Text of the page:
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Chapter Eight. Conclusion

Chapter Eight. Conclusion

One began to sympathize with the dog whose muzzle is removed at the end of a prolonged Muzzling Order, and who does not quite know what to do with himself.

C. G. Grey (in Jane's All the World's Aircraft 1919)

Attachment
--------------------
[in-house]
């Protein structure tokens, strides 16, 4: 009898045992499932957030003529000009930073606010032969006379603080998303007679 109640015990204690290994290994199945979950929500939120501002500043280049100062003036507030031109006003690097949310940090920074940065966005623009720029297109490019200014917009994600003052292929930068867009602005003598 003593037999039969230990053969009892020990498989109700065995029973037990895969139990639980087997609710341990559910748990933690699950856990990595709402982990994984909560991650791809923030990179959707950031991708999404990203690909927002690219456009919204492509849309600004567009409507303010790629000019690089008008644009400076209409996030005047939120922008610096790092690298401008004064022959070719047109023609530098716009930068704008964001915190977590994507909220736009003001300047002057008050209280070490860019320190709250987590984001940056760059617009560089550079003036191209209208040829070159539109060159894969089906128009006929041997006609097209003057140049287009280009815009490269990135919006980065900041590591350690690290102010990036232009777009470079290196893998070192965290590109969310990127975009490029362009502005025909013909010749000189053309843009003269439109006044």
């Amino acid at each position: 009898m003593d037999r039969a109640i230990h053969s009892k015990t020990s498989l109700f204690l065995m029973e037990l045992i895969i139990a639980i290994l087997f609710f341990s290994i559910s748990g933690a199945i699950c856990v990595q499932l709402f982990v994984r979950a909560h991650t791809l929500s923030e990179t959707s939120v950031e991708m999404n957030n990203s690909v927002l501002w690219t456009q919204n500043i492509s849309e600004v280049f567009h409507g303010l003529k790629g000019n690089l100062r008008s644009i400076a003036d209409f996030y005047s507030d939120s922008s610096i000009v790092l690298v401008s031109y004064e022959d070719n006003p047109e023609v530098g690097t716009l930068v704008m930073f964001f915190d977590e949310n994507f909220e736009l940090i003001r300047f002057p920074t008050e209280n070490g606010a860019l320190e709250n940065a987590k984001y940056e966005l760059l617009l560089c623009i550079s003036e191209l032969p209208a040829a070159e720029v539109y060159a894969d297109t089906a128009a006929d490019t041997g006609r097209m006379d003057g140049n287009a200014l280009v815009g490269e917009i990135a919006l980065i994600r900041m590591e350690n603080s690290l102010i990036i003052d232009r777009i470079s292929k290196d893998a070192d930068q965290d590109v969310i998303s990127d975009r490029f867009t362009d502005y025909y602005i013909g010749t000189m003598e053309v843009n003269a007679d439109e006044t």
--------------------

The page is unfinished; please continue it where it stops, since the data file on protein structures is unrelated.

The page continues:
If you start with the goal of making interfaces as simple as you can, taking account of our limitations and exploiting our abilities, there are two things you have to do. One is to understand what we can and cannot do, to study the maps of human thought presented by the science of cognitive psychology and see where they lead to the engineering discipline of cognetics. This book has followed one major highway from the map, one that leads from research into the division of abilities between our cognitive conscious and our cognitive unconscious, to an understanding that we have but one locus of attention and a recognition of the central nature of habit formation in how we react to various interface methodologies. We also learn that individual differences are small when dealing with habituation, in contrast to the large differences between individuals in other regards.


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